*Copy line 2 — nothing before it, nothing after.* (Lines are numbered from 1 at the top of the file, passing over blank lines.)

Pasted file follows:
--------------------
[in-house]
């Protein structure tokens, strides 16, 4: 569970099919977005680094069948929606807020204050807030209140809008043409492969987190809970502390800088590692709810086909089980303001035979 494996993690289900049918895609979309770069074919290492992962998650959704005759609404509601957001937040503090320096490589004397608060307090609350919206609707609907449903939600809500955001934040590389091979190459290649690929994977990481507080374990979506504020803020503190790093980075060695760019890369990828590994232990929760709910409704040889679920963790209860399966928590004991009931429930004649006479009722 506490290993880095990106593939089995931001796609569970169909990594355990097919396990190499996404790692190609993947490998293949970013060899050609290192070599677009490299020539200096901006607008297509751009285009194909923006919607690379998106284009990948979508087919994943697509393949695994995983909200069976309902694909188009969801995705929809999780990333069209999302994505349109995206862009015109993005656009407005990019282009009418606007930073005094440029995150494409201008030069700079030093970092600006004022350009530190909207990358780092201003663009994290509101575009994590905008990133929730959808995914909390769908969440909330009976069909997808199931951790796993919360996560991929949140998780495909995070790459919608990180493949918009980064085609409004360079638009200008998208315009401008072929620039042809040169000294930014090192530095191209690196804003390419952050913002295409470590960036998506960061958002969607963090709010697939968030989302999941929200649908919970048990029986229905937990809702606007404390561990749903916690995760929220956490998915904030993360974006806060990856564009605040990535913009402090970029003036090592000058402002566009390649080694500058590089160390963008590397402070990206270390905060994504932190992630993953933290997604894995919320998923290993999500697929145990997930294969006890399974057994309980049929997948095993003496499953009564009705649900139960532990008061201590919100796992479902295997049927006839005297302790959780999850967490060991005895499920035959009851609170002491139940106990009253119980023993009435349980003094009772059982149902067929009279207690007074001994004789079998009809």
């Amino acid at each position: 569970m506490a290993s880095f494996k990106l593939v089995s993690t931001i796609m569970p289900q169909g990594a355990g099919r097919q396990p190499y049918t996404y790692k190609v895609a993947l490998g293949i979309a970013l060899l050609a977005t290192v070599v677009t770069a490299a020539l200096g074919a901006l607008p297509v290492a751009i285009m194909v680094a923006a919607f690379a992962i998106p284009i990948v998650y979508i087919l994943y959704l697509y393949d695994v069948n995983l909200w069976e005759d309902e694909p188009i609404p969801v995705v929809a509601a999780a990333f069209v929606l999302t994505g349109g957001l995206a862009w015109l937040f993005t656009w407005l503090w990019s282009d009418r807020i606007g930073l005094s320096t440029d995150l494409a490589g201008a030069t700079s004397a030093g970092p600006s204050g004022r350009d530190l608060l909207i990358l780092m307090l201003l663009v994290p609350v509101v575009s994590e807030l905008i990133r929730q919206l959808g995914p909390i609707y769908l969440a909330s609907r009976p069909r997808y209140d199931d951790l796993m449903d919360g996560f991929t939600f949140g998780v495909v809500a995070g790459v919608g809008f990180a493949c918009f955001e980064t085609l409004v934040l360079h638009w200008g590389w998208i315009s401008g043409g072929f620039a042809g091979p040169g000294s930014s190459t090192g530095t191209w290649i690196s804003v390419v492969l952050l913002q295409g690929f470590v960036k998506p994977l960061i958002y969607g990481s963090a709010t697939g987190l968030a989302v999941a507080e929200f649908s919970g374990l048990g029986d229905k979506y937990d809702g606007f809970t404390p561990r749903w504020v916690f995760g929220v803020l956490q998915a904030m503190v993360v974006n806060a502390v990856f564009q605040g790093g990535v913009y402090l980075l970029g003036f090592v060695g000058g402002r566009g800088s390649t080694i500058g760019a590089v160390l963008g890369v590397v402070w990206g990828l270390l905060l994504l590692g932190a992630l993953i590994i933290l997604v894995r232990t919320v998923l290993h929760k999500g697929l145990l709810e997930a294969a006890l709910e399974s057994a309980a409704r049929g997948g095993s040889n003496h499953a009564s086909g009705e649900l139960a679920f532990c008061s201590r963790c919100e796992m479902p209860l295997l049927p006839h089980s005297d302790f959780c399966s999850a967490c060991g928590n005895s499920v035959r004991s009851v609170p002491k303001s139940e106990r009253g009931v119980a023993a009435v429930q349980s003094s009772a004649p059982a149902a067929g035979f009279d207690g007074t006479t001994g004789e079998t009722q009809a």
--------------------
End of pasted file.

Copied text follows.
């Protein structure tokens, strides 16, 4: 569970099919977005680094069948929606807020204050807030209140809008043409492969987190809970502390800088590692709810086909089980303001035979 494996993690289900049918895609979309770069074919290492992962998650959704005759609404509601957001937040503090320096490589004397608060307090609350919206609707609907449903939600809500955001934040590389091979190459290649690929994977990481507080374990979506504020803020503190790093980075060695760019890369990828590994232990929760709910409704040889679920963790209860399966928590004991009931429930004649006479009722 506490290993880095990106593939089995931001796609569970169909990594355990097919396990190499996404790692190609993947490998293949970013060899050609290192070599677009490299020539200096901006607008297509751009285009194909923006919607690379998106284009990948979508087919994943697509393949695994995983909200069976309902694909188009969801995705929809999780990333069209999302994505349109995206862009015109993005656009407005990019282009009418606007930073005094440029995150494409201008030069700079030093970092600006004022350009530190909207990358780092201003663009994290509101575009994590905008990133929730959808995914909390769908969440909330009976069909997808199931951790796993919360996560991929949140998780495909995070790459919608990180493949918009980064085609409004360079638009200008998208315009401008072929620039042809040169000294930014090192530095191209690196804003390419952050913002295409470590960036998506960061958002969607963090709010697939968030989302999941929200649908919970048990029986229905937990809702606007404390561990749903916690995760929220956490998915904030993360974006806060990856564009605040990535913009402090970029003036090592000058402002566009390649080694500058590089160390963008590397402070990206270390905060994504932190992630993953933290997604894995919320998923290993999500697929145990997930294969006890399974057994309980049929997948095993003496499953009564009705649900139960532990008061201590919100796992479902295997049927006839005297302790959780999850967490060991005895499920035959009851609170002491139940106990009253119980023993009435349980003094009772059982149902067929009279207690007074001994004789079998009809």